Shakrai (717556) | more than 3 years ago | (#34091432)

I wonder why China lets that happen, as it would be trivial for them to ban any data coverage in this area and/or report any suspicious activity to the North Korean authorities. Maybe it's a way for them to put some pressure on their North Korean "ally", which has become somewhat of an embarrasment to them lately.

Maybe they use it as a cheap and easy way to get their own information out of the country?

Re:Chinese cell phones (1, Informative)

Darkness404 (1287218) | more than 3 years ago | (#34091446)

My guess is that its because China feels morally responsible for the welfare of North Korea. Quite honestly, without Chinese aid and trade, the people of North Korea would starve to death.

Re:Chinese cell phones (4, Insightful)

Notquitecajun (1073646) | more than 3 years ago | (#34091560)

I doubt that "morals" enter into it when you're talking about the Chinese government. More than likely, North Korea is a GIANT liability, and they are more or less passively pushing to draw North Korea into the real world slowly so that they don't have to waste resources keeping it afloat. The Chinese won't actively promote revolution or anything there, but they won't suppress anything against Kim Jong "license to" Il or his government there, either.

Re:Chinese cell phones (4, Insightful)

jandrese (485) | more than 3 years ago | (#34091640)

The last thing China wants is to have the North Korean government collapse and create a refugee situation where hundreds of thousands of uneducated, dirt poor, and starving people come streaming across the border. I doubt the Chinese government like the North Korean government any more than the rest of the world, but at least with the government functioning they're keeping their problems to themselves for the most part.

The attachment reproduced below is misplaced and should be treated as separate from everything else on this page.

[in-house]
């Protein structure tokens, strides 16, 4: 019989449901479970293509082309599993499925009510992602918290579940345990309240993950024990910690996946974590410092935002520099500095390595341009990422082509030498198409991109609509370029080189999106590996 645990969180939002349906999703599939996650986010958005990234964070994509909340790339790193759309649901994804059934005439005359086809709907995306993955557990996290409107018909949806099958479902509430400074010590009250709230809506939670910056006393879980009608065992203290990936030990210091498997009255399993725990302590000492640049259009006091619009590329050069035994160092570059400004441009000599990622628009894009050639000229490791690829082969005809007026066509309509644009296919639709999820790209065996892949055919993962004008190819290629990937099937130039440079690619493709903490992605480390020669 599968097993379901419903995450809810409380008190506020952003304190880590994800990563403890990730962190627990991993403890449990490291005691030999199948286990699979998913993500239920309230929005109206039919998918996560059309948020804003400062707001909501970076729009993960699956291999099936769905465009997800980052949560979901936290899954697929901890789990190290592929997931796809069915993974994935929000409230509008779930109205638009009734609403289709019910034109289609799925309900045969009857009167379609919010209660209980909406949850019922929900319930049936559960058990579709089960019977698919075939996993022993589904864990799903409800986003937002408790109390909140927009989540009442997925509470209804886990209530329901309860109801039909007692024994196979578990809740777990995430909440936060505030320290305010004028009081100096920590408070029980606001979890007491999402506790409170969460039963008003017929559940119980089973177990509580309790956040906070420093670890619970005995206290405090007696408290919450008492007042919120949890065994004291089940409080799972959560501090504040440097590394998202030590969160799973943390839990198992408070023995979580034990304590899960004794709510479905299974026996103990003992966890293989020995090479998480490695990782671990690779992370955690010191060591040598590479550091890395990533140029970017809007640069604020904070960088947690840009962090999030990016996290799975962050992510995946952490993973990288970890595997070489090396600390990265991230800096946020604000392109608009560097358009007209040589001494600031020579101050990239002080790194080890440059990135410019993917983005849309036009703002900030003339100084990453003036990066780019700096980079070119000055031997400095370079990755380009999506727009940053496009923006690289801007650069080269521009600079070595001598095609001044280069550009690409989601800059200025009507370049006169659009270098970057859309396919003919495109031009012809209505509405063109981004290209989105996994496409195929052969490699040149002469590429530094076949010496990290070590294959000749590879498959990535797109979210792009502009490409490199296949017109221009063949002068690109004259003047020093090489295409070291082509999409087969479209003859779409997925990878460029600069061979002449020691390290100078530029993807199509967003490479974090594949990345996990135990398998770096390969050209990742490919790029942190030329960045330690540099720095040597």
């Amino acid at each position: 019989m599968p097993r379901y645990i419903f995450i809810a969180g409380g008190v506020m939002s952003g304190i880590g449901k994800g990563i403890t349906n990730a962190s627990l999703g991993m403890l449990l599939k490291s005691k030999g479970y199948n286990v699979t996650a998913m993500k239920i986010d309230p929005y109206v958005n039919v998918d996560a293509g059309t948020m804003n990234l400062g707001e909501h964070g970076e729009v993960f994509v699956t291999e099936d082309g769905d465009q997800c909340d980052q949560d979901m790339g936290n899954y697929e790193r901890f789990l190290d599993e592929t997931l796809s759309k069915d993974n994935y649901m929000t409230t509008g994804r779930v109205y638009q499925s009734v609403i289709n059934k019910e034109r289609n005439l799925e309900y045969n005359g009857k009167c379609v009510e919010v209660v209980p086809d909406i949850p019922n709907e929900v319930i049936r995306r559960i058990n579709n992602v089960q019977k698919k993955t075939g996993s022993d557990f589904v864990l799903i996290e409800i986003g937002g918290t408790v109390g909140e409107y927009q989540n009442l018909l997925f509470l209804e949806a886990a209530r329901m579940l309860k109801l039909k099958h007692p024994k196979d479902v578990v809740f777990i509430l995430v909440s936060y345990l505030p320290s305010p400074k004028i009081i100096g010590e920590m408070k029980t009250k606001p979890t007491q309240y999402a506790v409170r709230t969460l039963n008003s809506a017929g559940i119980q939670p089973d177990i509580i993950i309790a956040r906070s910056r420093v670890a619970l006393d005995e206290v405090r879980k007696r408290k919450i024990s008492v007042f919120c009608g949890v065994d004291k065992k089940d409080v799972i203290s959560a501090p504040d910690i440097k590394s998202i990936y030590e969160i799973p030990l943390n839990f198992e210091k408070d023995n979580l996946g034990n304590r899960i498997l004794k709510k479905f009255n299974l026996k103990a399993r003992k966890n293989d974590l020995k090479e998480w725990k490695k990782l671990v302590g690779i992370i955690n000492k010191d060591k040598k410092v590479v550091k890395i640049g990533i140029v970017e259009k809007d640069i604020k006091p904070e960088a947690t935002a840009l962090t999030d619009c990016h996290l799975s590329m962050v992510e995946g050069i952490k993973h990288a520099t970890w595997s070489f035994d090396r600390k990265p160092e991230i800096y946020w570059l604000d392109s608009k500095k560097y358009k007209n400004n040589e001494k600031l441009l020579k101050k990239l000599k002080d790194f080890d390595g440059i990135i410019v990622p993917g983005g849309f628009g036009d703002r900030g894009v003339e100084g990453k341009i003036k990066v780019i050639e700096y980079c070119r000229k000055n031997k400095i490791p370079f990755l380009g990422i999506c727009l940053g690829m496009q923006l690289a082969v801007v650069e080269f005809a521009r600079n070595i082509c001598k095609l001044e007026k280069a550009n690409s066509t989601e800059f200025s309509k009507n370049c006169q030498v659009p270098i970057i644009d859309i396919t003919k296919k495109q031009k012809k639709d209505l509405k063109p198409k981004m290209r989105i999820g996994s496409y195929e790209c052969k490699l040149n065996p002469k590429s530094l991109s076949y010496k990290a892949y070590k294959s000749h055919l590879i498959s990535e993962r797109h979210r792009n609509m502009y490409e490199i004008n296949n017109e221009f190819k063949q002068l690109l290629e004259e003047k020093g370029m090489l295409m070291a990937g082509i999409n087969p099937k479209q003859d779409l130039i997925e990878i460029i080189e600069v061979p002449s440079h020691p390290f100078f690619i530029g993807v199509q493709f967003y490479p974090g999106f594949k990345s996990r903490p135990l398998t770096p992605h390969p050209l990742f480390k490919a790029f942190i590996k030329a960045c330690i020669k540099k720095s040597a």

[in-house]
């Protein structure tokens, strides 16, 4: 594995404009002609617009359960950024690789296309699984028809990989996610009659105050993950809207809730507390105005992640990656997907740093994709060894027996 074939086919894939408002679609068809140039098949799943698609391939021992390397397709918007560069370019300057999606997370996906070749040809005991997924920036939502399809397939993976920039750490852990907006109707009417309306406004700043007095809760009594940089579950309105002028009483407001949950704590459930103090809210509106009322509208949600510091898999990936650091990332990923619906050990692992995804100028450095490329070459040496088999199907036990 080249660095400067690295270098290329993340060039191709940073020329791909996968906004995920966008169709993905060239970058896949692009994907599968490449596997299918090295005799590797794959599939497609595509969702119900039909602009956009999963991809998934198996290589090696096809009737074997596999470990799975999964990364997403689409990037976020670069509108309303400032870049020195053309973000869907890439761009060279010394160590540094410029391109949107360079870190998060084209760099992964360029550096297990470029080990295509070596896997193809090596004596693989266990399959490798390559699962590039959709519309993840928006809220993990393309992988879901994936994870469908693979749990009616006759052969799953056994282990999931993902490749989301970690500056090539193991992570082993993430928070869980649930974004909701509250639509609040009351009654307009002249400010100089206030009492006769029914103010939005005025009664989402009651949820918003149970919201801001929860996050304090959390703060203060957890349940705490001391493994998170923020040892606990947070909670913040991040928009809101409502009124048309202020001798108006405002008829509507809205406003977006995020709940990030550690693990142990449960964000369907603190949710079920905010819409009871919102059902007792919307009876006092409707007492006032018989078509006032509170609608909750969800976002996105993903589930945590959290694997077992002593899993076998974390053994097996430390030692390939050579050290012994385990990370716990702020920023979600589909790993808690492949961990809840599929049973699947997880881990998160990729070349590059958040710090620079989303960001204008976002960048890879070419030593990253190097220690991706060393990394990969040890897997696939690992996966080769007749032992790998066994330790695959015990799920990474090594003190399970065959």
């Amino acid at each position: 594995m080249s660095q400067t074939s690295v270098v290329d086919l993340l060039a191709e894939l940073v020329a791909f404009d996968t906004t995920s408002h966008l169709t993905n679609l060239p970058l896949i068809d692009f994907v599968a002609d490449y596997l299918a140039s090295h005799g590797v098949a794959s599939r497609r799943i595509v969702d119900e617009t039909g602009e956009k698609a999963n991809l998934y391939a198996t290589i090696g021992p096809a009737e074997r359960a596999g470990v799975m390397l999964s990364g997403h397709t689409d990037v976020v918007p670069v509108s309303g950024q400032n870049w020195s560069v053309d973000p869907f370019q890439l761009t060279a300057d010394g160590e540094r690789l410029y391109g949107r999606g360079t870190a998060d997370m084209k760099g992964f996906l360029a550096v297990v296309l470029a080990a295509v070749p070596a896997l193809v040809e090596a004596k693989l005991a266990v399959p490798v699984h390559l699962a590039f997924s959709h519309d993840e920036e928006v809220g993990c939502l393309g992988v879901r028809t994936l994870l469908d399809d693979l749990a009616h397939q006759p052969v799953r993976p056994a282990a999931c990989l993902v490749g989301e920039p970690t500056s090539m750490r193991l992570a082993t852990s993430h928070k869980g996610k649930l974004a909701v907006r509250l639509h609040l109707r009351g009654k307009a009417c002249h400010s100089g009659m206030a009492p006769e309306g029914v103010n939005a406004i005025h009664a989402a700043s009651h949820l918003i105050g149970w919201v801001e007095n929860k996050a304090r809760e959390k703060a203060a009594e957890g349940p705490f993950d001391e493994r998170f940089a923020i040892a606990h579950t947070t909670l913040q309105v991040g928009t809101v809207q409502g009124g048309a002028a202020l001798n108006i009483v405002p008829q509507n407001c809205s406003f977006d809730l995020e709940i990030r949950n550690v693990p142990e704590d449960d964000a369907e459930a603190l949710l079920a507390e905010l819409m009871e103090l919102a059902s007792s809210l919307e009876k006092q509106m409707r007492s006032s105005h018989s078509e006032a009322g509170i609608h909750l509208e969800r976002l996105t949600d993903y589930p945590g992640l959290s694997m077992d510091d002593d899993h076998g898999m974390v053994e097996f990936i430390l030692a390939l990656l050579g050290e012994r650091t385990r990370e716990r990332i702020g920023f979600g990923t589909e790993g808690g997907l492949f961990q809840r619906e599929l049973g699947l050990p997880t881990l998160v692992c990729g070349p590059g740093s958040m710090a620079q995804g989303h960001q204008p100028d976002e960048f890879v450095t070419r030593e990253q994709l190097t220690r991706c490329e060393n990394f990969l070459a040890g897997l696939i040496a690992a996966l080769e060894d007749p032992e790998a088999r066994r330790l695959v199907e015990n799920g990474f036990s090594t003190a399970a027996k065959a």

Re:Chinese cell phones (1)

Dexter Herbivore (1322345) | more than 3 years ago | (#34092560)

create a refugee situation where hundreds of thousands of uneducated, dirt poor, and starving people come streaming across the border.

Would they notice the difference?

Re:Chinese cell phones (1)

Vintermann (400722) | more than 3 years ago | (#34092184)

A sense of moral responsibility would be pretty far down on the list of why the Chinese government does anything.

Re:Chinese cell phones (0)

Anonymous Coward | more than 3 years ago | (#34091504)

China lets this happen for two reasons:

  1. It's how their spies get messages out of the country
  2. The sooner that North Korea collapses and becomes less of a burden for them in Sino/American and Sino/Japanese relations the better

Re:Chinese cell phones (2, Insightful)

Wyatt Earp (1029) | more than 3 years ago | (#34091682)

This is correct. China doesn't want a conflict with the US or Japan because they know they will take huge military and economic loses. Trade is what made China strong for hundreds of years and military conflicts with the West made it weak.

However they made a pledge to stand by North Korea decades ago and they will not dishonor themselves by turning their back on North Korea now.

They don't know the DPRK to totally collapse because that would lead to a refuge crisis the likes of which the world hasn't seen since the Second World War ended.

I'm sure the "official" PRC spies from the "Interest Sections" in the PRC embassy have sat phones but unofficial PRC agents and paid informers use this ad hoc cell phone leak to get data out.

Probably why they let it happen (2, Insightful)

MikeRT (947531) | more than 3 years ago | (#34091550)

North Korea is very opaque, even for China and Russia. China can only go so far in assessing the state of North Korea through its official channels (even if they attach intel officers to their diplomatic mission). It's not like Chinese agents can mingle with the rest of society in North Korea like they could, if posing as "immigrant workers" or "tourists" in South Korea or Japan. This helps them get additional, cheap information.

Re:Chinese cell phones (2, Insightful)

Terminaldogma (765487) | more than 3 years ago | (#34091832)